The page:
Student Stories: Plant science major's family tradition spawns career goal

UNIVERSITY PARK, Pa. — Years ago, young Sara Getson ventured into the woods with her father, hunting for the stout, honey-colored mushroom that is her family's favorite. They searched for the aptly named honey mushroom (Armillaria mellea) not just for fun, but to pick, can and sauté them with butter and onions for dinner.

A mushroom hunter needs to be experienced and trained, because one easily can mistake a poisonous mushroom for an edible mushroom. Luckily, Getson comes from a long line of mushroom hunters.

"My great-grandfather picked mushrooms back in his native country of Lithuania and taught his son what he knew. The knowledge about mushrooms has been passed down through the generations, and now here I am!" she said, laughing.

Getson's unique family tradition of mushroom hunting inspired her passion for plants and her dream for a career in the field of plant science. The State College native has a double major in plant sciences and French, with a minor in plant pathology.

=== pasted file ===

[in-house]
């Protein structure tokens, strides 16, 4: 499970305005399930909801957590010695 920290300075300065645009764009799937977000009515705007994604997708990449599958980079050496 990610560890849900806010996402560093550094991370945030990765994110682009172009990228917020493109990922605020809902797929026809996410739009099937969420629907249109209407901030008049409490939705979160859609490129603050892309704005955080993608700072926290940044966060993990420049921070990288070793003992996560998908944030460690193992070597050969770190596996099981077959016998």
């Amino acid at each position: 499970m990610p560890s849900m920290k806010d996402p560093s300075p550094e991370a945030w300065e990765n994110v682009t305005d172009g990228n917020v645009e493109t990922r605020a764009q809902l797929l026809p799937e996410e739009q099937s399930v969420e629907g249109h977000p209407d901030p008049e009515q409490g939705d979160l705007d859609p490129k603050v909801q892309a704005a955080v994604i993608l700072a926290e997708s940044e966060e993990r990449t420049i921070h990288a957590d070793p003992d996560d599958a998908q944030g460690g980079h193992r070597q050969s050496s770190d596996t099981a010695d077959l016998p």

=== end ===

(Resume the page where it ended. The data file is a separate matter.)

Even though her passion for mushrooms began at a young age, there was still a lot for Getson to do to decide on a major. "I took a fun class my freshman year called "Fungal Jungle," which helped me learn I could actually study what I was interested in," she said. She got into the plant sciences major in the Penn State College of Agricultural Sciences, and the rest is history.

This past summer, Getson took a graduate class, "Plant Disease Diagnosis," in which she learned how to diagnose plant diseases with an emphasis on fungi. "It was fun to be with graduate students who are so passionate about the subject, like I am. I really hope to go on to graduate school to study plant pathology, either at Penn State or elsewhere," she said.

In her free time, Getson cultivates shiitake mushrooms with her friends using homemade synthetic logs. "It's a whole process," she explained. "We started in March making the synthetic logs out of a mixture of sawdust and a nutrient source. Then, we mixed shiitake mushroom spawn into the logs, waited, and voila! We had our own shiitakes."

Getson is a shining example of how an individual with just the right determination and enthusiasm for a subject can take a beloved pastime and make it into a career goal.

In her free time, Sara Getson cultivates shiitake mushrooms with her friends using homemade synthetic logs. Credit: Penn StateCreative Commons

Last Updated November 09, 2015